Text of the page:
To give an example of one area where consistency can matter, Plato condemns homosexual sex in the voice of Socrates, but he also writes that Socrates lusts after some of the male youth and indicates that he had slept with them. Given this sort of dilemma between one's moral rules and one's actual practices, one can choose either to change the rules, change the practices, or admit that one does not achieve morality.

A second type of problem can also make this relevant. If we are looking in terms of moral examplars, then it can matter if they person who tells us we must always behave in a certain way does the opposite herself. Here, the point would be that we take certain figures to be moral authorities by virtue of their virtue or some station. I take it this is one motive in the anger towards the Catholic church about priests abusing children (when in fact statistically, they are not more likely to abuse than the general population).

All of this to say you can call it hypocrisy but that only becomes damning when you combine that with other background questions about the possibility of living morally and the nature of our relationship to our moral experience and about how we see certain parties as moral advisors.

Returning to your specific example about the hypocritical environmentalist, it might matter if the environmentalist wants his listener to feel guilt over polluting yet expresses no remorse himself. It could also matter if he claims this is an absolute good -- but demonstrates in his own life that this is relative good. But it will take more to flesh out why one thinks these claims matter.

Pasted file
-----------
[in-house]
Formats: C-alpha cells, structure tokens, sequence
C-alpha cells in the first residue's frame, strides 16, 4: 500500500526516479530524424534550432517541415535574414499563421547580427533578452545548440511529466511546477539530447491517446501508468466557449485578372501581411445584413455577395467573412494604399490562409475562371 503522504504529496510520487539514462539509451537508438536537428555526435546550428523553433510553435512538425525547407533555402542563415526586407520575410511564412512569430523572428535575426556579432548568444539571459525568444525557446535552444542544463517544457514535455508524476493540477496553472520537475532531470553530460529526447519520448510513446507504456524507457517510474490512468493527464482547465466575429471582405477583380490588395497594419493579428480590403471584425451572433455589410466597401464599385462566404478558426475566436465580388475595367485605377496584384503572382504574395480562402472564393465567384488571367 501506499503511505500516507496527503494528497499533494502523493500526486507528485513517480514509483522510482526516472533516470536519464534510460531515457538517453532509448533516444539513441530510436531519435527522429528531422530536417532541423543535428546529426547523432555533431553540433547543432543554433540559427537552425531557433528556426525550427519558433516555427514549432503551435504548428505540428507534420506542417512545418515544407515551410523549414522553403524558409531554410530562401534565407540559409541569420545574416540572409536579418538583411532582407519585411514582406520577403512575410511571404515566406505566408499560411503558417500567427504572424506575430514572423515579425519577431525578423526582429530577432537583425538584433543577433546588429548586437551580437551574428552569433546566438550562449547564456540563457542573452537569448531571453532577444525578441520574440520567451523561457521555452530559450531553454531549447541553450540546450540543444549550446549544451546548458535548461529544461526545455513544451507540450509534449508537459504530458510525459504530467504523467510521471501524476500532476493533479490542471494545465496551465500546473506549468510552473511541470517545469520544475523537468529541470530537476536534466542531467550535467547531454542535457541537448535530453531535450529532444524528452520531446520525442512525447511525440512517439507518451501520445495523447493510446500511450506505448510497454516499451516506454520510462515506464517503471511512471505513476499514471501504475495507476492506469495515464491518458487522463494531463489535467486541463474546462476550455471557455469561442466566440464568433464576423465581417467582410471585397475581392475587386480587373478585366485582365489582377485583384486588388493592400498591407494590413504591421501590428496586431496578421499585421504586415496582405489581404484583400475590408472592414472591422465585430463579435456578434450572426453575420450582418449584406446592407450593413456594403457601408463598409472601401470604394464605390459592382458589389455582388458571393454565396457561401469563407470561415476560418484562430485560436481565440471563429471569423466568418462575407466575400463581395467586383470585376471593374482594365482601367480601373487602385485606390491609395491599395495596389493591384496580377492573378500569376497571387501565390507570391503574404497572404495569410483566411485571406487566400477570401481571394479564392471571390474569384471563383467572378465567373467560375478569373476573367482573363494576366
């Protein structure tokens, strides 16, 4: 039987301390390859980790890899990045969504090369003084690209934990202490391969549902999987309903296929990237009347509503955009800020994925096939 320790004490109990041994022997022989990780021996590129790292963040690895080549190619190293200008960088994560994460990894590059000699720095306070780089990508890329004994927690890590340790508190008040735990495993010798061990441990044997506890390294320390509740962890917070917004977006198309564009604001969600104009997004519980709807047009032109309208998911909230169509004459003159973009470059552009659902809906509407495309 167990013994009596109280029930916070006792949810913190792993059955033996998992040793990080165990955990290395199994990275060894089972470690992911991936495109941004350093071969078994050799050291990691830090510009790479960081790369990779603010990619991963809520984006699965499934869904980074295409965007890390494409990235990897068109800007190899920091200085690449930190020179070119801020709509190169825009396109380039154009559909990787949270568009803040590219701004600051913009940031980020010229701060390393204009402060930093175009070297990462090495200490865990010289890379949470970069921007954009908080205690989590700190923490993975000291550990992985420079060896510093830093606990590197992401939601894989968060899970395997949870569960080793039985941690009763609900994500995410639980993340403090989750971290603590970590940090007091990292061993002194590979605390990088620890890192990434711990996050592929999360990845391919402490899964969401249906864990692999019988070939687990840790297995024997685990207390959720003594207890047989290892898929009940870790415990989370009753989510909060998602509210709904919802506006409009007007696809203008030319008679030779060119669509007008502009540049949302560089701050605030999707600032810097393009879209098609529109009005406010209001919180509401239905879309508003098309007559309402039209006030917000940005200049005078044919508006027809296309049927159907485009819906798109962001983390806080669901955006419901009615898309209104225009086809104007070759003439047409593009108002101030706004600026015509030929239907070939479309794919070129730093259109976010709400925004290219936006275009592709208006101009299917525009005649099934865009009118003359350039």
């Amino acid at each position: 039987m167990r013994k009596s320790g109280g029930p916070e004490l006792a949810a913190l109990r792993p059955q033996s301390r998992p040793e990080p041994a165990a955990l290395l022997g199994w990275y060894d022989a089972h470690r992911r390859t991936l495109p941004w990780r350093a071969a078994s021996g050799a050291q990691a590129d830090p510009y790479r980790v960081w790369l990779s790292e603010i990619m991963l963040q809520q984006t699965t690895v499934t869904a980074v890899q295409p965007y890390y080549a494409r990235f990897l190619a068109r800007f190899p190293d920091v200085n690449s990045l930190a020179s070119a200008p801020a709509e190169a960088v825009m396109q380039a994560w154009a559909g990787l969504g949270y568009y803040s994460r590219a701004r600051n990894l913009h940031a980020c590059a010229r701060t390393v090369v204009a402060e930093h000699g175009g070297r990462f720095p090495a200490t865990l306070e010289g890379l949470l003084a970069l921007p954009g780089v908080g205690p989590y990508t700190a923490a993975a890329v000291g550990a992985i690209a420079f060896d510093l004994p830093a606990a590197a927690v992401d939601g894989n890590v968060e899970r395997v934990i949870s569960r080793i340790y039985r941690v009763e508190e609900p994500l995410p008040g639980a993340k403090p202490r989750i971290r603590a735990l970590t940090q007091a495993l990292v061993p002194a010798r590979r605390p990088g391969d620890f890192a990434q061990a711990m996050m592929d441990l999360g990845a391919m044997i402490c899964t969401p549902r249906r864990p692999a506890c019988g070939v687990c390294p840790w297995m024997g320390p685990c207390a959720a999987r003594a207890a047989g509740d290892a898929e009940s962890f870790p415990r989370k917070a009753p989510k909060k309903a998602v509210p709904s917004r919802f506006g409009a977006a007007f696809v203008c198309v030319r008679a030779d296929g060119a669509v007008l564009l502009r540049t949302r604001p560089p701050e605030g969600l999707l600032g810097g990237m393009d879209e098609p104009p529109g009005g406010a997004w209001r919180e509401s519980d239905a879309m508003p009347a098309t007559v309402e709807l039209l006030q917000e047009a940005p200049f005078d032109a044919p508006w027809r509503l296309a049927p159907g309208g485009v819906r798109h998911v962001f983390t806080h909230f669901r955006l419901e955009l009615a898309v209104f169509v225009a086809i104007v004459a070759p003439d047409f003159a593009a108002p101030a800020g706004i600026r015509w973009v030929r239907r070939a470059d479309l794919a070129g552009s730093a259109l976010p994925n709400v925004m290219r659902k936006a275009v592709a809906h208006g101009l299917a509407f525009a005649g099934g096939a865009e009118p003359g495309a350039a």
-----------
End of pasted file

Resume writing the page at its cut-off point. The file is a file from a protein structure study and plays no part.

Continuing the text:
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+1 thank you for that. Brilliant. With regard to Socrates. Didn't he have a concept of incontinence of will. Everyone knows something is inadvisable but is unable to stop themselves doing it. Hence Socrates disagrees with homosexuality but has homosexual affairs –  Crab Bucket May 11 '14 at 7:09
@CrabBucket Aristotle has a strong account of incontinence of will. I think Plato mentions such a notion but does not develop how it works. The interesting part is that in both cases the idea of a will is not well-defined or set as distinct from one's thoughts and emotions. –  virmaior May 11 '14 at 14:43

If you are dismissing an argument because its proponent is dismissing their own advice, then you yourself are committing a fallacy. It's a version of the ad hominem called tu quoque (basically: you too!). The fallacy is also known as: The appeal to hypocrisy.

What is valid though, is that you have reason to then doubt the integrity of the person. While the argument does not become invalid, you have no reason to trust that person.

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The distinction is between (a) an argument of which we can independently verify the soundness and (b) a claim that purports to provide us new information that we're going to have to take on trust (or not). For (a) hypocrisy is irrelevant. For (b) it may be vital evidence. e.g. "I assure you this bridge is perfectly safe to cross. But as a gentleman, I insist that ladies go first!" –  Daniel Earwicker May 12 '14 at 14:38
@DanielEarwicker: Very seldom do debates involve rigorous logical proof. It is very common for both parties to stipulate things whose proof would seem a distraction from the issue at hand, but someone who is debating in bad faith may seek to have his opponent stipulate things that are not true, and then use them to support false arguments. Thus, even when evaluating arguments, the integrity of the person has a lot to do with the level of scrutiny that should be given to any stipulations upon which it is based. –  supercat May 16 '14 at 5:50